Tony Winner Levi Kreis Is Getting Back to His Musical Roots in Smokey Joe's Café at Arena Stage

The star of Broadway’s ”Million Dollar Quartet” remembers a childhood of mentoring by rock-and-roll hall of famer Brenda Lee.

Singer/songwriter Levi Kreis may have only one Broadway credit, as Jerry Lee Lewis in the 2010 musical Million Dollar Quartet, but that career-making stint was enough to earn him a Tony Award (for Best Featured Actor in a Musical). Now the multitalented performer is onstage again — this time in a fresh production of the Tony-nominated musical Smokey Joe's Café at Washington D.C.'s Arena Stage.

Smokey Joe's Café is built around the music of songwriting team Jerry Leiber and Mike Stoller, creators of many '50s and '60s chart-topping hits, from "Hound Dog" to "Love Potion No. 9." Though Leiber and Stoller's career hit its zenith decades before Kreis was born, the actor says the duo's classic songs in Smokey Joe's were the music of his childhood. TheaterMania spoke to Kreis about becoming his own boss, touring with Brenda Lee, and making his Arena Stage debut.

Tony winner Levi Kreis is one of the stars of Randy Johnson's production of Smokey Joe's Café at Arena Stage in Washington D.C.
Tony winner Levi Kreis is one of the stars of Smokey Joe’s Café, directed by Randy Johnson, at Arena Stage in Washington D.C.
(© Tony Powell)

What has been the most enjoyable part of this Smokey Joe's Café experience?

[Director] Randy Johnson is really good about withholding conclusions and allowing the creative process to reveal itself. I love watching him work. I also had an experience recently that reminded me of why I love doing what I do. Michael J. Mainwaring was singing a song and literally, I left in tears because you could just see his authenticity. That's the kind of stuff that then you walk away thinking, That's the perfect memory of a good work day in musical theater.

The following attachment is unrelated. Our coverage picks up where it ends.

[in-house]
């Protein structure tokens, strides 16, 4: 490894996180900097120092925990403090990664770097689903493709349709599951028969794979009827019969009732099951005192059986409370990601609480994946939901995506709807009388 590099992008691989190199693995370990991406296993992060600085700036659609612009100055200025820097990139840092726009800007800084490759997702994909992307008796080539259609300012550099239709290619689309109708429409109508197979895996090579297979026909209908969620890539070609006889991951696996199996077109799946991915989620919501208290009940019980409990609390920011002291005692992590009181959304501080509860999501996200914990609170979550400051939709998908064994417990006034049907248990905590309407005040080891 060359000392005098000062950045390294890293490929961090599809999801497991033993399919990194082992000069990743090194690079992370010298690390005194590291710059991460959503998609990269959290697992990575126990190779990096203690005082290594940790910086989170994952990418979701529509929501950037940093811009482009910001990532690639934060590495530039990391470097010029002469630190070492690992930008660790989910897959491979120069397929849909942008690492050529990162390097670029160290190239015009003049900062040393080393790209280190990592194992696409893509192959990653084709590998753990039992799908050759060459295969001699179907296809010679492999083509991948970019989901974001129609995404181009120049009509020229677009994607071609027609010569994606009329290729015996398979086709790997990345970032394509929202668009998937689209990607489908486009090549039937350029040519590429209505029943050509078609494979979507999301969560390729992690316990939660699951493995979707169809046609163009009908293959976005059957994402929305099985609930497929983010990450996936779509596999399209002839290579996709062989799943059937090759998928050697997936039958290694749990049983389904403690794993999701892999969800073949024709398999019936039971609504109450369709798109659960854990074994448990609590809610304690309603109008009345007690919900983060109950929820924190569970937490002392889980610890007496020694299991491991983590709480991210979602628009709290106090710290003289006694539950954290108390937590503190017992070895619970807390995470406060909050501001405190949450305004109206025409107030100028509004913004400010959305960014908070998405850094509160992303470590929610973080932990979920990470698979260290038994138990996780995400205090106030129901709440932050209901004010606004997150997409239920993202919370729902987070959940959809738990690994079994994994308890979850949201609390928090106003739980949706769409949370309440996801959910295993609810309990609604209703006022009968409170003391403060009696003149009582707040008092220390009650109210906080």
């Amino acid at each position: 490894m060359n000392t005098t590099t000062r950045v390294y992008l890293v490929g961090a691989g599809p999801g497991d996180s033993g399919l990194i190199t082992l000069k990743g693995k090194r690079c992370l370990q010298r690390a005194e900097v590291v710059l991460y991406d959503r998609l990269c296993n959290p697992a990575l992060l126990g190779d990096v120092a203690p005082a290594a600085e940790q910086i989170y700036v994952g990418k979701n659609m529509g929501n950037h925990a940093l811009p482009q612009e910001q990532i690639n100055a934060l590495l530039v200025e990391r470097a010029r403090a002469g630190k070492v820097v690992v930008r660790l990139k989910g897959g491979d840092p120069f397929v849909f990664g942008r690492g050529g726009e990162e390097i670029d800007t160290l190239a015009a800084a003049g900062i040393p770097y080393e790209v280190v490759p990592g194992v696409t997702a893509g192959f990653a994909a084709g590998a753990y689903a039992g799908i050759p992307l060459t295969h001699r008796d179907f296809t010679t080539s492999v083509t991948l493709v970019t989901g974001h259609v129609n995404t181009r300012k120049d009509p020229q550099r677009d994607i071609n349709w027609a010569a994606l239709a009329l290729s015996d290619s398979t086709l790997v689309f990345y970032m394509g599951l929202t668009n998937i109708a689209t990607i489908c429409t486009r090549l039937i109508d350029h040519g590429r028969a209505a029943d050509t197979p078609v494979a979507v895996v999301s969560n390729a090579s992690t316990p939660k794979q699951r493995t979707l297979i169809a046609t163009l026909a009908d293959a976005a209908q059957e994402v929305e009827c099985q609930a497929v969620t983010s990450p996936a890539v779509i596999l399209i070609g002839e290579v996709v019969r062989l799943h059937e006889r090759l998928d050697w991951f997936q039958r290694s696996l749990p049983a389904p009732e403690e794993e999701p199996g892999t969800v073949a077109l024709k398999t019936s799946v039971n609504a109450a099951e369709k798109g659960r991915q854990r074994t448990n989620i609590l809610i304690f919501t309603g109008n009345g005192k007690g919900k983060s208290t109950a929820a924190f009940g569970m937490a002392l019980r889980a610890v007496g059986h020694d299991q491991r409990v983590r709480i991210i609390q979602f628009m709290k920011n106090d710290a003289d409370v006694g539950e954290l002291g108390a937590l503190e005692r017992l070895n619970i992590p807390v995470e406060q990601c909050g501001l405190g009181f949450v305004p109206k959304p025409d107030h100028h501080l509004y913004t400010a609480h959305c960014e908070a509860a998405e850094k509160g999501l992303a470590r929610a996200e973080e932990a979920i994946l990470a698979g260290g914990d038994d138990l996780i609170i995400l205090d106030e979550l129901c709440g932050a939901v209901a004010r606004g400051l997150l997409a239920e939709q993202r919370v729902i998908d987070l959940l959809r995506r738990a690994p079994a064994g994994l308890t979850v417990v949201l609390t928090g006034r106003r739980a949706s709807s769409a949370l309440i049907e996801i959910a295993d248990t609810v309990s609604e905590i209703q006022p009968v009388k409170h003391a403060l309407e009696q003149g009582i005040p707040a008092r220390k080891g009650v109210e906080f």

Do you know this genre of music well?

It's stuff that I grew up with…There was a rock-and-roll legend by the name of Brenda Lee, who was a friend of the family. And I grew up as a little kid, on her bus, watching her perform. She was, even at that age, mentoring me. And it was Brenda Lee herself who sang a lot of this music by Leiber and Stoller, that I heard for the first time. So as I was flipping through this book, I was like, Oh my god, a lot of this material is the material that I heard from my one biggest mentor growing up.

What makes this particular production unique?

Usually Smokey Joes Café is more or less a revue of music, and what I love about it is that it's Randy [Johnson's] vision to bring it back to where the music originated and create visual character arcs to go to the music and actually get it out of the revue format and put it into Brooklyn. And let there be some stoops and some fire escapes and some story lines that are going on during the songs. Because the truth of the matter is, Randy Johnson talks about how usually the songs that mean the most to us are the songs that recall very specific memories.

What have you been focusing your energy on since Broadway?

Prior to Million Dollar Quartet, I had been building my own career as a singer/songwriter, and that's been my main job for 10 years. It's been about the TV and film licensing, the touring, and being an entrepreneur. I'm very much a proponent for artists beginning to question how they can not only be an employee of a great show, but what else in their life can they do to actually be the business of their own life, to create their own system, to use their own talents to create different streams of income to help to support what they love to do. So for me, being a singer/songwriter and running my own record label has been an incredible blessing.

Would you be interested in returning to Broadway?

Absolutely. I'm always looking for unique and interesting and unusual. Art, for me, is not about just grabbing the next thing, it's about grabbing the right next thing. I come from a place growing up where we learned that art, music, acting, even the musical theater pieces that my church did when we were in elementary school, can be a ministry. Art can be healing, and for me, in looking for certain roles, it's all about, What do I think that I can actually be a good steward of? What story can I tell that I can hold in my hand and let that story actually be a healing power to other people? And when you think we've got our whole lives to do this, why rush to take everything and be in a hurry? Why approach the love of our art in a manic way?

What can people plan on seeing in this production of Smokey Joe's?

I can say with absolute certainty that they've not seen a version of Smokey Joe's Café like what we're creating. It's going to be incredibly unique, and I'm really excited to be a part of it.

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